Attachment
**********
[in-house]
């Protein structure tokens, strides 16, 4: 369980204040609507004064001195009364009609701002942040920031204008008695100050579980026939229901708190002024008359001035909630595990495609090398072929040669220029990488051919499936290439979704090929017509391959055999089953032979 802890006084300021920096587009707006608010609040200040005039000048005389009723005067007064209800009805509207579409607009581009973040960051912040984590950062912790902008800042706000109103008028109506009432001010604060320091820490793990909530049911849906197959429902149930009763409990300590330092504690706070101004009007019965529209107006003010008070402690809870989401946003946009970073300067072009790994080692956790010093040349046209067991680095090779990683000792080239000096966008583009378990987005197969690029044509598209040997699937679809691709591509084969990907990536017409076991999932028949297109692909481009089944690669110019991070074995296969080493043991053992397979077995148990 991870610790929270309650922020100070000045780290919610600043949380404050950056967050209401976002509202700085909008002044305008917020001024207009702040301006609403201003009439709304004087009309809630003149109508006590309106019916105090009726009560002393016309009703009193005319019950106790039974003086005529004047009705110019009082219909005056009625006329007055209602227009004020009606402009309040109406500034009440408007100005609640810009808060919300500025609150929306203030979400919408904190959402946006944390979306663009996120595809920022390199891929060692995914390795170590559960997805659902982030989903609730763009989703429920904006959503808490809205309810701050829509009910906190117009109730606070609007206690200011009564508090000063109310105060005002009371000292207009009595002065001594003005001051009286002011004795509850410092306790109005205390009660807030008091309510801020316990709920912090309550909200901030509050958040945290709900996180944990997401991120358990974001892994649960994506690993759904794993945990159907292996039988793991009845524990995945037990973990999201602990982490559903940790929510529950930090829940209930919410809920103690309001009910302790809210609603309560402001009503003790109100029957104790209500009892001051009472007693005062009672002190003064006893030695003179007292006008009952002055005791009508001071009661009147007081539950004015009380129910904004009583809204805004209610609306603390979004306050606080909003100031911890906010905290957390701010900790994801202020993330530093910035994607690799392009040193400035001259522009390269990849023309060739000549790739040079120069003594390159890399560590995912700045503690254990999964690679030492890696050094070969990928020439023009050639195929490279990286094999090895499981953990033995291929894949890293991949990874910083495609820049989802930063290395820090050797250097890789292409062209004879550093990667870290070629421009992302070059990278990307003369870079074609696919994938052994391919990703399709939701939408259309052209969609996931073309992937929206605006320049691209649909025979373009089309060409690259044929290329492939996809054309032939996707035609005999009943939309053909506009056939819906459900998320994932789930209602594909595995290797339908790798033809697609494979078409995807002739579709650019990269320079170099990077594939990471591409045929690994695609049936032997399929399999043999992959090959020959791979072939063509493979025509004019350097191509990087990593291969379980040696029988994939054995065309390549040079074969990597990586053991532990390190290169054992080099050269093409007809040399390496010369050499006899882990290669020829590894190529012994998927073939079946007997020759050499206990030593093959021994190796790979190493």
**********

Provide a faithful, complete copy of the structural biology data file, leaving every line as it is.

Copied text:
[in-house]
């Protein structure tokens, strides 16, 4: 369980204040609507004064001195009364009609701002942040920031204008008695100050579980026939229901708190002024008359001035909630595990495609090398072929040669220029990488051919499936290439979704090929017509391959055999089953032979 802890006084300021920096587009707006608010609040200040005039000048005389009723005067007064209800009805509207579409607009581009973040960051912040984590950062912790902008800042706000109103008028109506009432001010604060320091820490793990909530049911849906197959429902149930009763409990300590330092504690706070101004009007019965529209107006003010008070402690809870989401946003946009970073300067072009790994080692956790010093040349046209067991680095090779990683000792080239000096966008583009378990987005197969690029044509598209040997699937679809691709591509084969990907990536017409076991999932028949297109692909481009089944690669110019991070074995296969080493043991053992397979077995148990 991870610790929270309650922020100070000045780290919610600043949380404050950056967050209401976002509202700085909008002044305008917020001024207009702040301006609403201003009439709304004087009309809630003149109508006590309106019916105090009726009560002393016309009703009193005319019950106790039974003086005529004047009705110019009082219909005056009625006329007055209602227009004020009606402009309040109406500034009440408007100005609640810009808060919300500025609150929306203030979400919408904190959402946006944390979306663009996120595809920022390199891929060692995914390795170590559960997805659902982030989903609730763009989703429920904006959503808490809205309810701050829509009910906190117009109730606070609007206690200011009564508090000063109310105060005002009371000292207009009595002065001594003005001051009286002011004795509850410092306790109005205390009660807030008091309510801020316990709920912090309550909200901030509050958040945290709900996180944990997401991120358990974001892994649960994506690993759904794993945990159907292996039988793991009845524990995945037990973990999201602990982490559903940790929510529950930090829940209930919410809920103690309001009910302790809210609603309560402001009503003790109100029957104790209500009892001051009472007693005062009672002190003064006893030695003179007292006008009952002055005791009508001071009661009147007081539950004015009380129910904004009583809204805004209610609306603390979004306050606080909003100031911890906010905290957390701010900790994801202020993330530093910035994607690799392009040193400035001259522009390269990849023309060739000549790739040079120069003594390159890399560590995912700045503690254990999964690679030492890696050094070969990928020439023009050639195929490279990286094999090895499981953990033995291929894949890293991949990874910083495609820049989802930063290395820090050797250097890789292409062209004879550093990667870290070629421009992302070059990278990307003369870079074609696919994938052994391919990703399709939701939408259309052209969609996931073309992937929206605006320049691209649909025979373009089309060409690259044929290329492939996809054309032939996707035609005999009943939309053909506009056939819906459900998320994932789930209602594909595995290797339908790798033809697609494979078409995807002739579709650019990269320079170099990077594939990471591409045929690994695609049936032997399929399999043999992959090959020959791979072939063509493979025509004019350097191509990087990593291969379980040696029988994939054995065309390549040079074969990597990586053991532990390190290169054992080099050269093409007809040399390496010369050499006899882990290669020829590894190529012994998927073939079946007997020759050499206990030593093959021994190796790979190493």